25 community. I mean, it shocks me now, looking back on it, to think that
1 the UN should have suspended its activities for 48 hours. It should have
2 intensified its activities. I think it outrageous that this war was left
3 to play itself out for three and a half years. And I've thought a lot
4 about this, Ms. Edgerton, and to me the blame lies also with the -- with
5 the Western democracies, who didn't care enough about the people or
6 understand that everyone's safety was threatened by this fire burning in
7 a part of our common European home.
8 Q. Could you tell us how widely reports of yours like this would
9 have been disseminated across Europe
10 A. Very widely, depending on the -- on the nature of the report at
11 the time. It was such a dangerous place that many news organisations
12 tended not to send their staff there. But we had a satellite dish first
13 in Ilidza and then at the television station from which reports were sent
14 out all over Europe
15 of my reports were used by the BBC
16 Canadian Broadcasting Corporation, the Australian Broadcasting
17 Corporation, and my reports were used initially quite a lot by NBC, then
18 when the contracts changed, by ABC of America. So, yes, they went a long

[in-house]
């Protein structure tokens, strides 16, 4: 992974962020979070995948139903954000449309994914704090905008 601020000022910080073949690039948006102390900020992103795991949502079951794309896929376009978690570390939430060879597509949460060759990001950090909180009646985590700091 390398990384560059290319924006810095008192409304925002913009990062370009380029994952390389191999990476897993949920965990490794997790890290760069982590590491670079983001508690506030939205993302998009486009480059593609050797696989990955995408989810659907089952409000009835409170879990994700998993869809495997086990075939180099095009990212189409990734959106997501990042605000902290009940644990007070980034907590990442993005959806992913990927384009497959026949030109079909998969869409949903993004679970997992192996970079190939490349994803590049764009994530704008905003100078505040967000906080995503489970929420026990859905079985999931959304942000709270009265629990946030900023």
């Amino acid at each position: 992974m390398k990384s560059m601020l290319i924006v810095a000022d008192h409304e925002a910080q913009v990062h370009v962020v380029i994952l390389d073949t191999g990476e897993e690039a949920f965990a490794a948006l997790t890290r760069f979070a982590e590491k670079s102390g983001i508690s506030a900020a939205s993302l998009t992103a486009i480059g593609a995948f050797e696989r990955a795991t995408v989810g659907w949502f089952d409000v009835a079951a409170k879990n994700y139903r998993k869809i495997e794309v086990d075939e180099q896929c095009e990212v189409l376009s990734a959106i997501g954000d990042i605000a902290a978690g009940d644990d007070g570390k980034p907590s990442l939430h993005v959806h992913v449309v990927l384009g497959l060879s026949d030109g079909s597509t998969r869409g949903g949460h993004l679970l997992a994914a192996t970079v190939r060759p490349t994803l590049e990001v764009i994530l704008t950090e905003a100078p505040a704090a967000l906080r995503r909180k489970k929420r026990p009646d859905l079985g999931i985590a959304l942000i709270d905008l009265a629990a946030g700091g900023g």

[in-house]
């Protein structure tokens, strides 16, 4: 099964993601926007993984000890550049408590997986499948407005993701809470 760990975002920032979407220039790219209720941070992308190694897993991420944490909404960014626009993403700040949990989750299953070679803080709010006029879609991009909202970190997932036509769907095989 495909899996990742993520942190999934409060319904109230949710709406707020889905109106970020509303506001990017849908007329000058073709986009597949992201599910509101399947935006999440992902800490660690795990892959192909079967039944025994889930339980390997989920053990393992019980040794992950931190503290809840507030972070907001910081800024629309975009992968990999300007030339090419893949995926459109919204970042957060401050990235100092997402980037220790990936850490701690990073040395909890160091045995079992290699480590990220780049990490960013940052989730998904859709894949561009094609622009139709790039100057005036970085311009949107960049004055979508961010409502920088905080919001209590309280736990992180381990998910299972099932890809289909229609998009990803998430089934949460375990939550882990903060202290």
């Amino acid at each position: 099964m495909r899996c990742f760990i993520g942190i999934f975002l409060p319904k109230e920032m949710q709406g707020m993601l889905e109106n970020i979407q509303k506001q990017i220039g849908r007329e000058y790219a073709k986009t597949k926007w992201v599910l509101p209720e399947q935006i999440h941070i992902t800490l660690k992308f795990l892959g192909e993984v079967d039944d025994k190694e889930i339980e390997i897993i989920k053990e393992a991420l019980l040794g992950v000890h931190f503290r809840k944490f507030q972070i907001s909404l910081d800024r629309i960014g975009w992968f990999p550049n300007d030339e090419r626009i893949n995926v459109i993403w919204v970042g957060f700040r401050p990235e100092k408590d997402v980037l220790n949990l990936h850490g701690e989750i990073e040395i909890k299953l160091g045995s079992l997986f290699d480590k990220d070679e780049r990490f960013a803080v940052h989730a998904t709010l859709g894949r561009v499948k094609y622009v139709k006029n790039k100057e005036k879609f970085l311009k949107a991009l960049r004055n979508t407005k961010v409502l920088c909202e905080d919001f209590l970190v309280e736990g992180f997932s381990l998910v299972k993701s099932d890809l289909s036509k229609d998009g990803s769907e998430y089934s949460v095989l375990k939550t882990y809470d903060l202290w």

19 way beyond the shores of the United Kingdom.
20 Q. In your discussions with the accused, did you ever have occasion
21 to talk about any number of these reports that you had made about the
22 situation in Sarajevo
23 A. I think the accused was well aware of these -- of these reports.
24 I believe on one occasion, I don't know if it was one of my reports,
25 there was a report on the BBC
1 quite reasonably he had the number of the BBC 6.00 News, and I believe he
2 phoned. I mean, this was -- this was, in a sense, open coverage of an
3 open war among the people, and I'm sure that he was well aware of what we
4 were reporting.
5 MS. EDGERTON: Thank you.
6 If we could have this clip, please, 40372C, as the next
7 Prosecution exhibit.
8 JUDGE KWON: Yes.
9 THE REGISTRAR: As Exhibit P2005, Your Honours.
10 MS. EDGERTON: Could we move on now to 40511A, a report of yours,
11 Mr. Bell, from June of 1995.
12 [Video-clip played]
13 "Martin Bell: The United Nations here has lost all contact with
14 the Bosnian Serbs, yet the Serbs want to open talks with the contacts
15 group, whose peace plan they have rejected, about the hostages and about